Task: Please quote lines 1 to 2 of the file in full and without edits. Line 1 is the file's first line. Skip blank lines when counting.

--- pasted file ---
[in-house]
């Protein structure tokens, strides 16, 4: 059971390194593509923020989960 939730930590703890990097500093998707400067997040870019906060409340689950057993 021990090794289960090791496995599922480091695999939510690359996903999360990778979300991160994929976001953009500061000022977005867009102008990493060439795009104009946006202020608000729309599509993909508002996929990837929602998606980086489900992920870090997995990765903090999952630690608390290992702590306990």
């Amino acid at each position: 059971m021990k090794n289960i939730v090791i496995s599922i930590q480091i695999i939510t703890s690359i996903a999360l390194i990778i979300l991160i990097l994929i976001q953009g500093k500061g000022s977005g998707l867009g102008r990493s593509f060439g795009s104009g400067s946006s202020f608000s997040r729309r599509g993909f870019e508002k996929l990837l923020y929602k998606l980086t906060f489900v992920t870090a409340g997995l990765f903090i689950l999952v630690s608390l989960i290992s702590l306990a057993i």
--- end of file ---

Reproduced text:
[in-house]
């Protein structure tokens, strides 16, 4: 059971390194593509923020989960 939730930590703890990097500093998707400067997040870019906060409340689950057993 021990090794289960090791496995599922480091695999939510690359996903999360990778979300991160994929976001953009500061000022977005867009102008990493060439795009104009946006202020608000729309599509993909508002996929990837929602998606980086489900992920870090997995990765903090999952630690608390290992702590306990």